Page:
Apache HTTP Server
Apache's support for content negotiation has been updated to meet the HTTP/1.1 specification. It can choose the best representation of a resource based on the browser-supplied preferences for media type, languages, character set and encoding. It is also implements a couple of features to give more intelligent handling of requests from browsers which send incomplete negotiation information.
Content negotiation is provided by the mod_negotiation module, which is compiled in by default.
About Content Negotiation
A resource may be available in several different representations. For example, it might be available in different languages or different media types, or a combination. One way of selecting the most appropriate choice is to give the user an index page, and let them select. However it is often possible for the server to choose automatically. This works because browsers can send as part of each request information about what representations they prefer. For example, a browser could indicate that it would like to see information in French, if possible, else English will do. Browsers indicate their preferences by headers in the request. To request only French representations, the browser would send
Note that this preference will only be applied when there is a choice of representations and they vary by language.
As an example of a more complex request, this browser has been configured to accept French and English, but prefer French, and to accept various media types, preferring HTML over plain text or other text types, and preferring GIF or JPEG over other media types, but also allowing any other media type as a last resort:
Accept-Language: fr; q=1.0, en; q=0.5 Accept: text/html; q=1.0, text/*; q=0.8, image/gif; q=0.6, image/jpeg; q=0.6, image/*; q=0.5, */*; q=0.1Apache 1.2 supports 'server driven' content negotiation, as defined in the HTTP/1.1 specification. It fully supports the Accept, Accept-Language, Accept-Charset and Accept-Encoding request headers. Apache 1.3.4 also supports 'transparent' content negotiation, which is an experimental negotiation protocol defined in RFC 2295 and RFC 2296. It does not offer support for 'feature negotiation' as defined in these RFCs.
A resource is a conceptual entity identified by a URI (RFC 2396). An HTTP server like Apache provides access to representations of the resource(s) within its namespace, with each representation in the form of a sequence of bytes with a defined media type, character set, encoding, etc. Each resource may be associated with zero, one, or more than one representation at any given time. If multiple representations are available, the resource is referred to as negotiable and each of its representations is termed a variant. The ways in which the variants for a negotiable resource vary are called the dimensions of negotiation.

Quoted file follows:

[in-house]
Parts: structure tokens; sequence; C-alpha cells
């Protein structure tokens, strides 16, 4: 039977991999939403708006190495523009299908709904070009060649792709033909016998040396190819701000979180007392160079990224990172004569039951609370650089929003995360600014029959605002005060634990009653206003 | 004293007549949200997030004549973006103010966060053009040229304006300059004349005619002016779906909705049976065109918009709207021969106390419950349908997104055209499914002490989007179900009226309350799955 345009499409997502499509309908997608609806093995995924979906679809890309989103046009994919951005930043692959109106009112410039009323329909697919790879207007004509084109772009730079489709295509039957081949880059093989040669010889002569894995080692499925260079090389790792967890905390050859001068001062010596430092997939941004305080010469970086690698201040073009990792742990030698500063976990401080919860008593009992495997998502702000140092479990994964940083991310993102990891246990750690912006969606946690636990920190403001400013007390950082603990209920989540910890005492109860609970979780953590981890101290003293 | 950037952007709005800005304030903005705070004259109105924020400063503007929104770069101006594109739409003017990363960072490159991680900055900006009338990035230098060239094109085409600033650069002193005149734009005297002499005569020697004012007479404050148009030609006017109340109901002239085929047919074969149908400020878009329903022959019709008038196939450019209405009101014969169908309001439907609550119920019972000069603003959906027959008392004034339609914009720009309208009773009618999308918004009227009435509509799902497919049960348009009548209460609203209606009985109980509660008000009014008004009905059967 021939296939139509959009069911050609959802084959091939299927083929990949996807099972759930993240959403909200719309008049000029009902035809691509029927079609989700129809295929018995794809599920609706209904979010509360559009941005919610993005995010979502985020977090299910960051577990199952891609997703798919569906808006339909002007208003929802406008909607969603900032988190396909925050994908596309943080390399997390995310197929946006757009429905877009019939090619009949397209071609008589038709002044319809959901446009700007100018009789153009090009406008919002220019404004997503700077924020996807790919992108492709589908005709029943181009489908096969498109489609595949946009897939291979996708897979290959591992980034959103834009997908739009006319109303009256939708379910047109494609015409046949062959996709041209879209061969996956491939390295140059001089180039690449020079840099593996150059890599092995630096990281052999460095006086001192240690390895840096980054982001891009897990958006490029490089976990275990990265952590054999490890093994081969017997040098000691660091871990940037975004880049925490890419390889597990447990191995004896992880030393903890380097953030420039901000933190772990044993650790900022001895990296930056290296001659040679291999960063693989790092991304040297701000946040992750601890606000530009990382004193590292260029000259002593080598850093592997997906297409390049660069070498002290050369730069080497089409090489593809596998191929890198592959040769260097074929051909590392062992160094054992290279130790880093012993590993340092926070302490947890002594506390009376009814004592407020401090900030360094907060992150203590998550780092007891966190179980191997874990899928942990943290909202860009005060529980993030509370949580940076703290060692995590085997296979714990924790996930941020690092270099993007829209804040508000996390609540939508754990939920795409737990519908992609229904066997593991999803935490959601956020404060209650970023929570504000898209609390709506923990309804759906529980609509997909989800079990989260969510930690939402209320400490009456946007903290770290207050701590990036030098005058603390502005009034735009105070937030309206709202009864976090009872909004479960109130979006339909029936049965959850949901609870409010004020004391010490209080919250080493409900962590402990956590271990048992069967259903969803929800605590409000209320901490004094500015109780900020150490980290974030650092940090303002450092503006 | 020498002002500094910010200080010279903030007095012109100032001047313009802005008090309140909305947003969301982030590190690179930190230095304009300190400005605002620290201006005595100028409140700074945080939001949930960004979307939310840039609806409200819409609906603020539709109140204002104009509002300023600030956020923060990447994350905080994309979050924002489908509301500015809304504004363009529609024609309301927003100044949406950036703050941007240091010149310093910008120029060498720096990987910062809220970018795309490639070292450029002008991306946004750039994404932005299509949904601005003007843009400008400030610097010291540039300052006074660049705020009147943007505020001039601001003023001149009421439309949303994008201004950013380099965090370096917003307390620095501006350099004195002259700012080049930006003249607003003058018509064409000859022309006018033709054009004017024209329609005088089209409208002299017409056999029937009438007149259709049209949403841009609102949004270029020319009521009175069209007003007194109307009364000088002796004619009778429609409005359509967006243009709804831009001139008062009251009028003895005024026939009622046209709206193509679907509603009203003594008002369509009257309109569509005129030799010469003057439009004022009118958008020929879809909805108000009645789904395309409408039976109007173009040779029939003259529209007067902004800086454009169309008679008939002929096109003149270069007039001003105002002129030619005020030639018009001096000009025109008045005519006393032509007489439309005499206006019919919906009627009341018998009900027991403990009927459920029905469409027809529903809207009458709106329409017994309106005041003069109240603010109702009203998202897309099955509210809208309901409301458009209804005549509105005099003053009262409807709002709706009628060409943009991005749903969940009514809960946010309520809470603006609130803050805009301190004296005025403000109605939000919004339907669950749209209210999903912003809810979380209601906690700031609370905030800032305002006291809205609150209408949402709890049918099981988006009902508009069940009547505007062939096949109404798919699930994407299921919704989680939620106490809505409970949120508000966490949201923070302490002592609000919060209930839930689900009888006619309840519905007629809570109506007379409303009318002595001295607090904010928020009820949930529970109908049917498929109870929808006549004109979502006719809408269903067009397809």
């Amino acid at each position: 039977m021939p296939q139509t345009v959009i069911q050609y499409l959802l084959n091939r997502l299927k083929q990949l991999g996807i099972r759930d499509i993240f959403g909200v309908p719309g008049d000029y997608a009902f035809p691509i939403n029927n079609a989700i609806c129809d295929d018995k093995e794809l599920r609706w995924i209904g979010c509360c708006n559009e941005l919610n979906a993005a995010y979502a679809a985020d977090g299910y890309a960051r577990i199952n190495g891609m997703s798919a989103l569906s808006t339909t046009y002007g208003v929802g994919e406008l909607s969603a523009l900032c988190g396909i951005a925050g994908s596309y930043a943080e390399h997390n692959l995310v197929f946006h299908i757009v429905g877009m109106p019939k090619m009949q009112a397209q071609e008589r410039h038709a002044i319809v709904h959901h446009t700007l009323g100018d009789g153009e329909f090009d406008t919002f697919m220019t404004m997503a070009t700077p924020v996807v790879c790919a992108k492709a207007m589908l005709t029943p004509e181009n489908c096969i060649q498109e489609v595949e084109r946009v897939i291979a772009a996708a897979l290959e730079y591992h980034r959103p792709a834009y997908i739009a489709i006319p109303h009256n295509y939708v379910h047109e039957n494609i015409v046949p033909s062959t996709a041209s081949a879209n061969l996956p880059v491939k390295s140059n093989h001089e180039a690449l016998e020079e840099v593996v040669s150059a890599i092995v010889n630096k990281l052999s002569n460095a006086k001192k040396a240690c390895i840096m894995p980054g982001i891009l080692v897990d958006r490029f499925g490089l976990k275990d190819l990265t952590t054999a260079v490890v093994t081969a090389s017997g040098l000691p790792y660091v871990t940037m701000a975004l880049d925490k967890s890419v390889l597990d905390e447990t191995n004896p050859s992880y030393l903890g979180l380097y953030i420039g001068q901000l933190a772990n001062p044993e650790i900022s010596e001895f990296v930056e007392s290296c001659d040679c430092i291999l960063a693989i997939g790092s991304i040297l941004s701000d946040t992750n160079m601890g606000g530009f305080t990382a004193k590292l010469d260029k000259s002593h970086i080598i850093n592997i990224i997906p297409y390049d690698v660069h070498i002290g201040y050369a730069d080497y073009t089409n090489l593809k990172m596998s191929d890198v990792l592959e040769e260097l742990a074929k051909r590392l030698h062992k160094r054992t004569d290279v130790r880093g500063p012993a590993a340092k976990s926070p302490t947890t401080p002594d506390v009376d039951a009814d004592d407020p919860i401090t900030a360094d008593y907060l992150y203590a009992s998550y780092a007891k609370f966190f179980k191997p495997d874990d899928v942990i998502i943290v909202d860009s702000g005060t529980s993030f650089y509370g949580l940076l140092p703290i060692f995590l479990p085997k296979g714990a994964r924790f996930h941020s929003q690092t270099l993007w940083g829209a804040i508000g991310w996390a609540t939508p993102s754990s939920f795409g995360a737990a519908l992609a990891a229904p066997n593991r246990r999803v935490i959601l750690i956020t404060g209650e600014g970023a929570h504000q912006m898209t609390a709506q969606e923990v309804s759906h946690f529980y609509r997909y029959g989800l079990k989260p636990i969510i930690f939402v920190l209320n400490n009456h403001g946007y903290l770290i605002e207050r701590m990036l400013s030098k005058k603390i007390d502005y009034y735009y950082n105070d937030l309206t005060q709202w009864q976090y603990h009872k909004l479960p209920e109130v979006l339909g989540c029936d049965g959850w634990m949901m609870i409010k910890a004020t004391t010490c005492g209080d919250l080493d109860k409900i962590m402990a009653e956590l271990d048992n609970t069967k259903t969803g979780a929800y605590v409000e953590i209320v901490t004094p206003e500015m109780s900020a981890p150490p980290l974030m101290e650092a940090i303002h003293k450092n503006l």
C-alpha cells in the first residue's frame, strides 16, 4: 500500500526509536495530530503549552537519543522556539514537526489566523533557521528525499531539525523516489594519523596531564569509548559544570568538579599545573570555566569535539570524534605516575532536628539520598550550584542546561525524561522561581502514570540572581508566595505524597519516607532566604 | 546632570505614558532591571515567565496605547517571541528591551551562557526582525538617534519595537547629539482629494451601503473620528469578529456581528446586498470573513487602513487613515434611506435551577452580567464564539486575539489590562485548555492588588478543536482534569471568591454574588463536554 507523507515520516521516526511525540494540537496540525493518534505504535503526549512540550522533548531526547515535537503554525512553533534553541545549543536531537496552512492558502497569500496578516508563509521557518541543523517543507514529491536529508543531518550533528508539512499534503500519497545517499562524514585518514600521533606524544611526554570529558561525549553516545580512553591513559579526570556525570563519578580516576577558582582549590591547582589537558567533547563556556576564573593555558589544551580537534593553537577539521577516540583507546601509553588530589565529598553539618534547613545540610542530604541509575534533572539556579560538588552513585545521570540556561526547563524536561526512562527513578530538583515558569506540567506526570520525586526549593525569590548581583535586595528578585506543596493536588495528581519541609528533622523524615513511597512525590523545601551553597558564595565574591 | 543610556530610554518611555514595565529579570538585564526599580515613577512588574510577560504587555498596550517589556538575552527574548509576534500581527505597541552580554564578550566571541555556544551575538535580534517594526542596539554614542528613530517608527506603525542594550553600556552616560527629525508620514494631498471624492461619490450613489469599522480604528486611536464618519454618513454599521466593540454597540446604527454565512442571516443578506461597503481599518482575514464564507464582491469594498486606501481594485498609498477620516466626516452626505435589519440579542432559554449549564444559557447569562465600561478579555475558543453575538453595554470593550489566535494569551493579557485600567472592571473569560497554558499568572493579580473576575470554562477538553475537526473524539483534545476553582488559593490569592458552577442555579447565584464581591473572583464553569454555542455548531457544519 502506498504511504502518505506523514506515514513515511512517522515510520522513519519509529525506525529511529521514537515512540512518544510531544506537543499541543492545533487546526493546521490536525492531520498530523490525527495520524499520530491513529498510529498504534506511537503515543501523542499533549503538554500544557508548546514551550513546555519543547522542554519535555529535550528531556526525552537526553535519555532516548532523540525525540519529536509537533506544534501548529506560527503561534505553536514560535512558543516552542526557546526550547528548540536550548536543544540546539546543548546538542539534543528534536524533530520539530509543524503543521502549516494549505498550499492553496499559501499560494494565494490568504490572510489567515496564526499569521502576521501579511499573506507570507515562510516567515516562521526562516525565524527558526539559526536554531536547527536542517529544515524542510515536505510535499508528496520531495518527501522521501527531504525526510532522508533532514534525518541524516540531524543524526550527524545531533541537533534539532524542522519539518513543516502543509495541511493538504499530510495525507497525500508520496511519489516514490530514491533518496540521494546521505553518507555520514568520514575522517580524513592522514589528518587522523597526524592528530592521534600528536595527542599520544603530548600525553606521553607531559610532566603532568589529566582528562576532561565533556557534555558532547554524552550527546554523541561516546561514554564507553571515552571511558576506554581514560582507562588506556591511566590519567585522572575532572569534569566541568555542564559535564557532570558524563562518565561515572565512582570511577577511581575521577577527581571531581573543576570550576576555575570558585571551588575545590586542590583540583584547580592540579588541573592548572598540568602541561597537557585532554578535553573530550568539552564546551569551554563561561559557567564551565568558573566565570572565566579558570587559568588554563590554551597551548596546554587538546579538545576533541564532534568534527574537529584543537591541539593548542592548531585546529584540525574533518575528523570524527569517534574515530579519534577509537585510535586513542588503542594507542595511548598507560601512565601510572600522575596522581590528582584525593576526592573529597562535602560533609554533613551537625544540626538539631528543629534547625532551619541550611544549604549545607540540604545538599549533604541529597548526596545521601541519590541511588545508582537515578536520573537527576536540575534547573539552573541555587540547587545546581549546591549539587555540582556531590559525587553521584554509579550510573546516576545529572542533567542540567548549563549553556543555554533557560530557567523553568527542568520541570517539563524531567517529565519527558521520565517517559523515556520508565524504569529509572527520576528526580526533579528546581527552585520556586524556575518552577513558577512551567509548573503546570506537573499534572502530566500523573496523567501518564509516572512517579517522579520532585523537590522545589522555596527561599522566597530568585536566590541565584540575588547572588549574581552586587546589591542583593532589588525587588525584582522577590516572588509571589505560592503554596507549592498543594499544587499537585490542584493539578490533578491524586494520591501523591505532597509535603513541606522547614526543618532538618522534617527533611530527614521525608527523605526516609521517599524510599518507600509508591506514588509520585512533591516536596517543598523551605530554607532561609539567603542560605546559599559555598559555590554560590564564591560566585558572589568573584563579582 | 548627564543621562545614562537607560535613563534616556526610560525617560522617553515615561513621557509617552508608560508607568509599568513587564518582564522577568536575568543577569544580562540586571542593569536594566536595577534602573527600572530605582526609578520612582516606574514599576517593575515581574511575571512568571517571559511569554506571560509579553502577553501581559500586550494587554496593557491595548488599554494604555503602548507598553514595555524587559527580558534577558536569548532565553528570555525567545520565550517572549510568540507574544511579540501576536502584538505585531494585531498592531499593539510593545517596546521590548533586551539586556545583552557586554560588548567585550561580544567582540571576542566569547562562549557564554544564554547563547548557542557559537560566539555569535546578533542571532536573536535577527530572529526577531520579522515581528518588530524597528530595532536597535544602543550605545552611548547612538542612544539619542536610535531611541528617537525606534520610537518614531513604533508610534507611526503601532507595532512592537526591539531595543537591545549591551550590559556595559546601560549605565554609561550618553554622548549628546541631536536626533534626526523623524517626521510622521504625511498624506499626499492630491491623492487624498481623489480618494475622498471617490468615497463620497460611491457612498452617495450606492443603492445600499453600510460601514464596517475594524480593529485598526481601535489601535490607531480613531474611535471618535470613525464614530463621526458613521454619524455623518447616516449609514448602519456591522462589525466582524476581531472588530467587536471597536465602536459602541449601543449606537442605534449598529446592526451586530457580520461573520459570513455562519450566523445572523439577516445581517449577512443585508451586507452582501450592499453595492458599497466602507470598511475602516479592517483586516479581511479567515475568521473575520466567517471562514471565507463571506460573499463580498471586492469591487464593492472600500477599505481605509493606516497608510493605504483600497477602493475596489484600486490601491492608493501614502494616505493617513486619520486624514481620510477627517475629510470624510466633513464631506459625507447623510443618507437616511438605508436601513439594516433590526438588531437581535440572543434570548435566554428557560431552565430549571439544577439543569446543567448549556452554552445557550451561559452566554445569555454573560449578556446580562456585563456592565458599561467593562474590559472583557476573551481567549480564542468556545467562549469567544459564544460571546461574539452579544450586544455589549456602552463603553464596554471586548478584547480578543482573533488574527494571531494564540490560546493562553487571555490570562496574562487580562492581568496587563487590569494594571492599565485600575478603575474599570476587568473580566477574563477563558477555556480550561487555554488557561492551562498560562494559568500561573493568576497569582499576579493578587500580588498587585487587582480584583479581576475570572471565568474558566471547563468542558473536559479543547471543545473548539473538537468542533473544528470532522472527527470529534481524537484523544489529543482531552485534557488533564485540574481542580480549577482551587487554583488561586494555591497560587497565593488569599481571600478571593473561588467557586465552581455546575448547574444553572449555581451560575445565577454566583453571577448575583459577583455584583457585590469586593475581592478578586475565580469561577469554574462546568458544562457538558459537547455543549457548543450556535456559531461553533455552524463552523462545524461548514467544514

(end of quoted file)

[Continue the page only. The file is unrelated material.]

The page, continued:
Negotiation in Apache
In order to negotiate a resource, the server needs to be given information about each of the variants. This is done in one of two ways:
Using a type-map file
A type map is a document which is associated with the
AddHandler type-map .varin the server configuration file. See the comments in the sample config file for more details.
Type map files have an entry for each available variant; these entries consist of contiguous HTTP-format header lines. Entries for different variants are separated by blank lines. Blank lines are illegal within an entry. It is conventional to begin a map file with an entry for the combined entity as a whole (although this is not required, and if present will be ignored). An example map file is:
URI: foo URI: foo.en.html Content-type: text/html Content-language: en URI: foo.fr.de.html Content-type: text/html;charset=iso-8859-2 Content-language: fr, deIf the variants have different source qualities, that may be indicated by the "qs" parameter to the media type, as in this picture (available as jpeg, gif, or ASCII-art):
URI: foo URI: foo.jpeg Content-type: image/jpeg; qs=0.8 URI: foo.gif Content-type: image/gif; qs=0.5 URI: foo.txt Content-type: text/plain; qs=0.01
qs values can vary in the range 0.000 to 1.000. Note that any variant with a qs value of 0.000 will never be chosen. Variants with no 'qs' parameter value are given a qs factor of 1.0. The qs parameter indicates the relative 'quality' of this variant compared to the other available variants, independent of the client's capabilities. For example, a jpeg file is usually of higher source quality than an ascii file if it is attempting to represent a photograph. However, if the resource being represented is an original ascii art, then an ascii representation would have a higher source quality than a jpeg representation. A qs value is therefore specific to a given variant depending on the nature of the resource it represents.
The full list of headers recognized is:
The effect of
DirectoryIndex indexthen the server will arbitrate between
If one of the files found when reading the directive is a CGI script, it's not obvious what should happen. The code gives that case special treatment --- if the request was a POST, or a GET with QUERY_ARGS or PATH_INFO, the script is given an extremely high quality rating, and generally invoked; otherwise it is given an extremely low quality rating, which generally causes one of the other views (if any) to be retrieved.
The Negotiation MethodsAfter Apache has obtained a list of the variants for a given resource, either from a type-map file or from the filenames in the directory, it invokes one of two methods to decide on the 'best' variant to return, if any. It is not necessary to know any of the details of how negotiation actually takes place in order to use Apache's content negotiation features. However the rest of this document explains the methods used for those interested.